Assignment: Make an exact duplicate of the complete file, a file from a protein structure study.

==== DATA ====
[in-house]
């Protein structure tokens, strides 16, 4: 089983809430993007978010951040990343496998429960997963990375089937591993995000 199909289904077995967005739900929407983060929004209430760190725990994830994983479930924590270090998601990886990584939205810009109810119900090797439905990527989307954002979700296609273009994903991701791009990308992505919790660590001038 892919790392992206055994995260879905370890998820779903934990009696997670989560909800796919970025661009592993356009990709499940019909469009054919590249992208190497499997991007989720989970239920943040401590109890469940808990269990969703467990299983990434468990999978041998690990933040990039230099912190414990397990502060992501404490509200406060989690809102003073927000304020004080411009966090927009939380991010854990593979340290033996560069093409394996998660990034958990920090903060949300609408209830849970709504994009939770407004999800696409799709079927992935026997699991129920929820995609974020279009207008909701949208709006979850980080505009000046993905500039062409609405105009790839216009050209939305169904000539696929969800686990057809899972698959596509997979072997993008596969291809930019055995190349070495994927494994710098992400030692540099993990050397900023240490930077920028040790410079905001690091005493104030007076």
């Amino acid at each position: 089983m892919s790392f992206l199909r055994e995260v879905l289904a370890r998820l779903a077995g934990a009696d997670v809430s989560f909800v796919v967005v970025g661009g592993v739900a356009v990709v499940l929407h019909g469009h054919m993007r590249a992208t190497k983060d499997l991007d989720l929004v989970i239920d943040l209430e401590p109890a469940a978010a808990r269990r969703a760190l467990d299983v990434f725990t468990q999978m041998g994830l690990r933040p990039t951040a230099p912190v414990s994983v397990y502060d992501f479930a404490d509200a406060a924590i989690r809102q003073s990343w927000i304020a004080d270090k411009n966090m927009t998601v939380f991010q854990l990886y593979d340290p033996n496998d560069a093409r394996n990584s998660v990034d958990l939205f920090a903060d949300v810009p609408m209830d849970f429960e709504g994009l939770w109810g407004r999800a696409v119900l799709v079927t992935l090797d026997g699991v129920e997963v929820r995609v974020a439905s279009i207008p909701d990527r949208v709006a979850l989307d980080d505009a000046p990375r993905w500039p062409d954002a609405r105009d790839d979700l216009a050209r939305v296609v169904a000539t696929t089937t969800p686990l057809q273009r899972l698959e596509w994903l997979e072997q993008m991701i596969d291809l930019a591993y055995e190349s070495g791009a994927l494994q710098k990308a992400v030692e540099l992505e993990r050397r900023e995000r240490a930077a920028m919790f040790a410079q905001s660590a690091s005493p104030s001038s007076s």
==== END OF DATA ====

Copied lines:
[in-house]
């Protein structure tokens, strides 16, 4: 089983809430993007978010951040990343496998429960997963990375089937591993995000 199909289904077995967005739900929407983060929004209430760190725990994830994983479930924590270090998601990886990584939205810009109810119900090797439905990527989307954002979700296609273009994903991701791009990308992505919790660590001038 892919790392992206055994995260879905370890998820779903934990009696997670989560909800796919970025661009592993356009990709499940019909469009054919590249992208190497499997991007989720989970239920943040401590109890469940808990269990969703467990299983990434468990999978041998690990933040990039230099912190414990397990502060992501404490509200406060989690809102003073927000304020004080411009966090927009939380991010854990593979340290033996560069093409394996998660990034958990920090903060949300609408209830849970709504994009939770407004999800696409799709079927992935026997699991129920929820995609974020279009207008909701949208709006979850980080505009000046993905500039062409609405105009790839216009050209939305169904000539696929969800686990057809899972698959596509997979072997993008596969291809930019055995190349070495994927494994710098992400030692540099993990050397900023240490930077920028040790410079905001690091005493104030007076």
């Amino acid at each position: 089983m892919s790392f992206l199909r055994e995260v879905l289904a370890r998820l779903a077995g934990a009696d997670v809430s989560f909800v796919v967005v970025g661009g592993v739900a356009v990709v499940l929407h019909g469009h054919m993007r590249a992208t190497k983060d499997l991007d989720l929004v989970i239920d943040l209430e401590p109890a469940a978010a808990r269990r969703a760190l467990d299983v990434f725990t468990q999978m041998g994830l690990r933040p990039t951040a230099p912190v414990s994983v397990y502060d992501f479930a404490d509200a406060a924590i989690r809102q003073s990343w927000i304020a004080d270090k411009n966090m927009t998601v939380f991010q854990l990886y593979d340290p033996n496998d560069a093409r394996n990584s998660v990034d958990l939205f920090a903060d949300v810009p609408m209830d849970f429960e709504g994009l939770w109810g407004r999800a696409v119900l799709v079927t992935l090797d026997g699991v129920e997963v929820r995609v974020a439905s279009i207008p909701d990527r949208v709006a979850l989307d980080d505009a000046p990375r993905w500039p062409d954002a609405r105009d790839d979700l216009a050209r939305v296609v169904a000539t696929t089937t969800p686990l057809q273009r899972l698959e596509w994903l997979e072997q993008m991701i596969d291809l930019a591993y055995e190349s070495g791009a994927l494994q710098k990308a992400v030692e540099l992505e993990r050397r900023e995000r240490a930077a920028m919790f040790a410079q905001s660590a690091s005493p104030s001038s007076s």